Polyamory and Kids: Some actual research on poly families

Amazingly, there is some new research on polyamory! Apparently the first International Academic Polyamory Conference happened last month in, of course, Berkeley, CA. One of the areas researchers are beginning to focus is families who practice polyamory. Below I have excerpted from a recent Live Science online article with some of the key findings. My kid has found the people in my life to be positive influences and relationships.

Here is the excerpt:

One big question about polyamory is how it affects families with children. The answer to that is not entirely clear — there have been no large-scale, long-term studies on the outcomes of kids growing up with polyamorous parents.
But some early research is suggesting that polyamory doesn’t have to have a bad impact on the kids. Sheff has interviewed more than 100 members of polyamorous families, including about two dozen children of polyamorous parents ranging in age from 5 to 17 years old.

Parents list some disadvantages of the polyamorous lifestyle for their kids, namely stigma from the outside world and the danger of a child becoming attached to a partner who might later leave the arrangement, a risk most tried to ameliorate by being extremely cautious about introducing partners to their children.

For their part, kids in the 5- to 8-year-old range were rarely aware that their families were different from the norm, Sheff found. They thought about their parents’ boyfriends and girlfriends as they related to themselves, not as they related to mom or dad. “A 6-year-old may not think of someone as mommy’s girlfriend, but think of that person as ‘the one who brings Legos’ or ‘the one who takes me out to ice cream,'” Sheff said.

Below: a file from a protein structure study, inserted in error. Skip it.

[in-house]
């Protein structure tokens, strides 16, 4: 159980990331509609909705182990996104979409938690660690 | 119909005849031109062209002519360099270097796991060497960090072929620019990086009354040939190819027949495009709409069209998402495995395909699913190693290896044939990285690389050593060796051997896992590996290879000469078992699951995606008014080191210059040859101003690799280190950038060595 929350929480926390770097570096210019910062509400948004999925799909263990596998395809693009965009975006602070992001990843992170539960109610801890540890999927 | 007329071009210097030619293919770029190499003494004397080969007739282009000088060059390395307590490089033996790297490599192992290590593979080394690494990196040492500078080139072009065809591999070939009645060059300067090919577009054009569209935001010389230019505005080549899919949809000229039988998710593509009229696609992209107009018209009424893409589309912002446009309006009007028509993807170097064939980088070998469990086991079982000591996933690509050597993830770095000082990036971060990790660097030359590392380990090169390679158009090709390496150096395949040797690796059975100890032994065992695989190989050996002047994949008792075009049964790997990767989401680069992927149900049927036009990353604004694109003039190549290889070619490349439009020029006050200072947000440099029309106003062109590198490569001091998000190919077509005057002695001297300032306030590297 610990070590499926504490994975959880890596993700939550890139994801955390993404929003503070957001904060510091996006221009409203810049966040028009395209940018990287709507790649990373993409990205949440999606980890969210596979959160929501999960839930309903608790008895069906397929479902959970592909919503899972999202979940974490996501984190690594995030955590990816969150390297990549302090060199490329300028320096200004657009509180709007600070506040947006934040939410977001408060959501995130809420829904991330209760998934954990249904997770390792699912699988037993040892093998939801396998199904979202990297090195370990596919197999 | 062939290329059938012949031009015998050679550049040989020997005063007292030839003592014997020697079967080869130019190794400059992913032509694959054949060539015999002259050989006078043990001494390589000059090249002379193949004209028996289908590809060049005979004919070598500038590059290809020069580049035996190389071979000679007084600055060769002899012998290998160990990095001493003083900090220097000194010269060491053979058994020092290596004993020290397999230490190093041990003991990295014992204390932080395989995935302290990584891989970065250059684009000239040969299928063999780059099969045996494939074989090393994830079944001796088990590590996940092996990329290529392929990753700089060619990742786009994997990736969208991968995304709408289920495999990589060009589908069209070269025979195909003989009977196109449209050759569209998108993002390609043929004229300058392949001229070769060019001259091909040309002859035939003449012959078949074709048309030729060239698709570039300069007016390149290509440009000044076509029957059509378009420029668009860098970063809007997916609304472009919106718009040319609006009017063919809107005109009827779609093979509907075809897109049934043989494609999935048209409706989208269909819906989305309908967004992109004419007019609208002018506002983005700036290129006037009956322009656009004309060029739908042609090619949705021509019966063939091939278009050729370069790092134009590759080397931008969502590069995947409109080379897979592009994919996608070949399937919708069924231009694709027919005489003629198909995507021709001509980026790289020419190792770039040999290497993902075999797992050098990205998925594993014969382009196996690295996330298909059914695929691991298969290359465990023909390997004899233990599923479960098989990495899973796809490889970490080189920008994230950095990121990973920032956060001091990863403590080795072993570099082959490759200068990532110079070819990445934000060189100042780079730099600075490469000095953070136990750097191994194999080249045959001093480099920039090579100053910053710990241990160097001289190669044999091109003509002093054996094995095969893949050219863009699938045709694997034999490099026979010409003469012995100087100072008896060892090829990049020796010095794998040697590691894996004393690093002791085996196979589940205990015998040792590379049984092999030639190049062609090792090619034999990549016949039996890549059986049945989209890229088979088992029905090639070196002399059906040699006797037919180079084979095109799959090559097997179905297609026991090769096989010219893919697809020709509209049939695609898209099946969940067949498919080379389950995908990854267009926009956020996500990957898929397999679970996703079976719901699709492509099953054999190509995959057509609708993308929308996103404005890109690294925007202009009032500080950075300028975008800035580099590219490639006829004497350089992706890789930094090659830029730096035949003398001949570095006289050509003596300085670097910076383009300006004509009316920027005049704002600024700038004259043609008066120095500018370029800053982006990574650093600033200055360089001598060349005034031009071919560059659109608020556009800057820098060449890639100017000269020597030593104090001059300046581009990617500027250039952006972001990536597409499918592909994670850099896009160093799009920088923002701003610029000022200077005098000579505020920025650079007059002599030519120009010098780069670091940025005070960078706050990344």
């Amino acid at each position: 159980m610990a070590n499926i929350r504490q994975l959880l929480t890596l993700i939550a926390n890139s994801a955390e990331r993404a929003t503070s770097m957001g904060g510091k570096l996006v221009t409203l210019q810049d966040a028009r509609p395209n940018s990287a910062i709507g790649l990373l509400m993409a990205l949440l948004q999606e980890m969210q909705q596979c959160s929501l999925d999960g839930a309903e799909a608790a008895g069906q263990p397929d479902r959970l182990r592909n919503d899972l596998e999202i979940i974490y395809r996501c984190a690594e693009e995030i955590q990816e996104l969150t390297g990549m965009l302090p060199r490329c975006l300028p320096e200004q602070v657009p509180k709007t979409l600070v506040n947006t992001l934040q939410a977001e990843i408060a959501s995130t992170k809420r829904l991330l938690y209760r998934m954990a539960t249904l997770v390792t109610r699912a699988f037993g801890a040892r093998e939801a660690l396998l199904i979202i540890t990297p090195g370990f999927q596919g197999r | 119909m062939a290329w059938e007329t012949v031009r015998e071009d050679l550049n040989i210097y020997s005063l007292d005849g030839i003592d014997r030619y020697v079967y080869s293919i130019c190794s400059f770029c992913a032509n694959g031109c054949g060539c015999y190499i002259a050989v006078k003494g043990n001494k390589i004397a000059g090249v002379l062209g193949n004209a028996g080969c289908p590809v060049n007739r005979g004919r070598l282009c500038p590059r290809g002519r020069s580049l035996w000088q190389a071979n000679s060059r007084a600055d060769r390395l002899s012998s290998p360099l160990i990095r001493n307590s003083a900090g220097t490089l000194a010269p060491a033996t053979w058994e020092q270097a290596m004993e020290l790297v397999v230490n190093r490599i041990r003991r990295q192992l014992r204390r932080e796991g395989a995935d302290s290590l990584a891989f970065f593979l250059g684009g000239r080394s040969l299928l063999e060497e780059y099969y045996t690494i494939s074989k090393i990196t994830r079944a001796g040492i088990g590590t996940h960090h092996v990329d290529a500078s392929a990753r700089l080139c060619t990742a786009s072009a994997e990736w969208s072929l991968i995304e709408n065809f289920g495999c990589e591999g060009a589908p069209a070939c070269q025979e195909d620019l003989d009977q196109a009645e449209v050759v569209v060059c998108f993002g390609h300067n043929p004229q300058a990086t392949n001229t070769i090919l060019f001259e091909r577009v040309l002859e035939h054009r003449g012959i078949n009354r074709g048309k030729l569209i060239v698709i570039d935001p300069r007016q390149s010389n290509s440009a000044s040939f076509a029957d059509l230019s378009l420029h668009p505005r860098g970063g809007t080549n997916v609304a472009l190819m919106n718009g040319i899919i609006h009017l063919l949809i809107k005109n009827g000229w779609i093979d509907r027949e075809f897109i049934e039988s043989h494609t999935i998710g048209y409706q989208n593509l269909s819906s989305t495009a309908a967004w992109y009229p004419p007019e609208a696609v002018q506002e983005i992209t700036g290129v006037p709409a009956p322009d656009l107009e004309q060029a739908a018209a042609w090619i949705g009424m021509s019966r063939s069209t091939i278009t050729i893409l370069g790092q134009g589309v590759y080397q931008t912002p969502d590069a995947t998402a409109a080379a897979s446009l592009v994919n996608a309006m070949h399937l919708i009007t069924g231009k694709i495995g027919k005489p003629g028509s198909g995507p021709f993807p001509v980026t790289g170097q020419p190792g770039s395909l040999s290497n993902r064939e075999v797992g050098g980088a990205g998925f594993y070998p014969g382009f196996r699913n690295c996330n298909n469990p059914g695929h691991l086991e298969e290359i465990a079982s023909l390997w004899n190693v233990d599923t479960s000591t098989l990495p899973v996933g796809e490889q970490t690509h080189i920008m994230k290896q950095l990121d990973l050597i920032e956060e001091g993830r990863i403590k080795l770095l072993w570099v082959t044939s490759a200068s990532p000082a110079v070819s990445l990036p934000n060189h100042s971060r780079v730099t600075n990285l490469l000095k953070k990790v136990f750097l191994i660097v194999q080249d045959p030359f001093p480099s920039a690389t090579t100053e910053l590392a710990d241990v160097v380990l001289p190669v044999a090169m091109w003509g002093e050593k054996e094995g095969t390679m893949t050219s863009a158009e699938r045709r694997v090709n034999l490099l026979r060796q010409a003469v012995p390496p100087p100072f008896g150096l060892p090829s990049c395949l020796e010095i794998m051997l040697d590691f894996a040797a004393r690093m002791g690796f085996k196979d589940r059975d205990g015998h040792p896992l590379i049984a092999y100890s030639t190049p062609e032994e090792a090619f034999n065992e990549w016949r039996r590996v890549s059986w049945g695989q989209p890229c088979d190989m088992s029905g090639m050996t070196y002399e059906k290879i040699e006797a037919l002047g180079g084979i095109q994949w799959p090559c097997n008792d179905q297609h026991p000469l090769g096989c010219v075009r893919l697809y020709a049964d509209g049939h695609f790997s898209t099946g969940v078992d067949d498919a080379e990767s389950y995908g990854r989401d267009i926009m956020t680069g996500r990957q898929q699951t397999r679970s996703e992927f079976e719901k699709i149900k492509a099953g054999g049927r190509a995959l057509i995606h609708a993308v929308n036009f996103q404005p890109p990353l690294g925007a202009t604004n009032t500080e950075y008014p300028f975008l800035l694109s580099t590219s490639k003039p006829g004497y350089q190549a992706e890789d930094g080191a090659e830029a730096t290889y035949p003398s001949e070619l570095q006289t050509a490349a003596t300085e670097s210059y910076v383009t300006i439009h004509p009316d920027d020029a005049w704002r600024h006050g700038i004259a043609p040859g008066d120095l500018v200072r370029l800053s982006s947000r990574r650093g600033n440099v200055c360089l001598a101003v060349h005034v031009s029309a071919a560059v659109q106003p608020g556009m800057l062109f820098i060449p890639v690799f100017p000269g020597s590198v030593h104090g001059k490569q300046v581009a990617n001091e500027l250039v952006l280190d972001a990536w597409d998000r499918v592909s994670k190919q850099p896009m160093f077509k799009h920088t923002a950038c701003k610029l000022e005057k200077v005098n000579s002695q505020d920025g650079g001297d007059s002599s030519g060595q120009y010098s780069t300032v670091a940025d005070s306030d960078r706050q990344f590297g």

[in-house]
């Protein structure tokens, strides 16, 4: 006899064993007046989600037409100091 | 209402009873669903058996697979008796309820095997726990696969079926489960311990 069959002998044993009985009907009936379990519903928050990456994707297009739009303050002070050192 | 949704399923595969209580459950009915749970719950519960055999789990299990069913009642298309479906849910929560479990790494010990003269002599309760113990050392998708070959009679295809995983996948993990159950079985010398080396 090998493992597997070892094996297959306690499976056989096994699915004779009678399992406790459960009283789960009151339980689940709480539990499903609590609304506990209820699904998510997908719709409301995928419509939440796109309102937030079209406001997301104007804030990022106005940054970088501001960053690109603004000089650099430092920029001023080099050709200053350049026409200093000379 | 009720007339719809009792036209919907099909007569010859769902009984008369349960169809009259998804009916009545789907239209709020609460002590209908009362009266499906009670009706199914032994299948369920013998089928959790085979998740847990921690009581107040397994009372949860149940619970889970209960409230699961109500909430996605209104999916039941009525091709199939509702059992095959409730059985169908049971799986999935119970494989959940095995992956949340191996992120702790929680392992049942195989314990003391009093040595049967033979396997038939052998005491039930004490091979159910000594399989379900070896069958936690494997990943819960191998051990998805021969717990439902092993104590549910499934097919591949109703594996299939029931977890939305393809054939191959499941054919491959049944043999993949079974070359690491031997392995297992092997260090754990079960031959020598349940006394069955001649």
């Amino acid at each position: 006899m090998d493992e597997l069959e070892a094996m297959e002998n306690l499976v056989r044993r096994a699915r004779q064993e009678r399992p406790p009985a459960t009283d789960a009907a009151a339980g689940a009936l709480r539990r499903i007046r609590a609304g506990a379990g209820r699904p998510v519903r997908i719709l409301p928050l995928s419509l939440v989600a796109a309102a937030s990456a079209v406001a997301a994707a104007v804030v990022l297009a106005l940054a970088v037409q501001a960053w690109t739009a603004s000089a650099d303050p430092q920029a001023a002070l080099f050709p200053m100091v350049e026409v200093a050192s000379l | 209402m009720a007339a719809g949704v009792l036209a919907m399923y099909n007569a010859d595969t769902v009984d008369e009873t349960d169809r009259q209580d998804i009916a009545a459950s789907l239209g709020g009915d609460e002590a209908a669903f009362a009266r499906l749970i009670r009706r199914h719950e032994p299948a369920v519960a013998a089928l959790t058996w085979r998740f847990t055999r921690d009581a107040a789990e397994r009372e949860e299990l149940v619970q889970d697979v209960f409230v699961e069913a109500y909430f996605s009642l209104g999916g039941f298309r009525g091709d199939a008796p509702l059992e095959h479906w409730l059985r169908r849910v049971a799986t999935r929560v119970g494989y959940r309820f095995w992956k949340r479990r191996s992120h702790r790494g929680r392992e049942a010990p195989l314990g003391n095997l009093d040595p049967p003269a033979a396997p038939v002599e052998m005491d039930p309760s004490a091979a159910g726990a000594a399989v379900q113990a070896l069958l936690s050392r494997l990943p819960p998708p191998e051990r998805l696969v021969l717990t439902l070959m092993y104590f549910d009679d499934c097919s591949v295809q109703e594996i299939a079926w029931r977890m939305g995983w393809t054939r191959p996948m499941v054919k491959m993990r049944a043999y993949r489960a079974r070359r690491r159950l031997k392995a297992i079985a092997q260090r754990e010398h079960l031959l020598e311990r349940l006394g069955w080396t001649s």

From ages 9 to 12, kids became more aware of their families as different, but mostly said it was easy to stay “closeted,” because people tend to mistake polyamorous arrangements as blended families or other relics of modern relationship complexity. The teens in the 13- to 17-year-old crowd tended to take a more in-your-face approach, Sheff said, “an approach of, ‘If you think this is wrong you’re going to have to prove it to me. My family is fine.'”

Some teens indicated that they’d consider polyamory for themselves; others weren’t interested at all.
Both parents and kids saw advantages to the polyamorous lifestyle as well. For parents, having more than two adults on hand to help with child-rearing could be a lifesaver. Kids also reported liking having multiple adults whom they trusted — though they complained that with so much supervision, they couldn’t get away with anything. Children also spoke of the advantages of growing up knowing they could make their own decisions about how to build their families. The results are likely somewhat optimistic, Sheff said, as dysfunctional families are usually less likely to volunteer for studies. But the lack of widespread trauma among the children of polyamorous families suggests that polyamory is not, by definition, terrible for kids.

“One of the main things this does indicate to me is that these families can be really good places to raise children,” Sheff said. “Not necessarily that all of them, definitionally, are, but that they may be, depending on how families work it out.”

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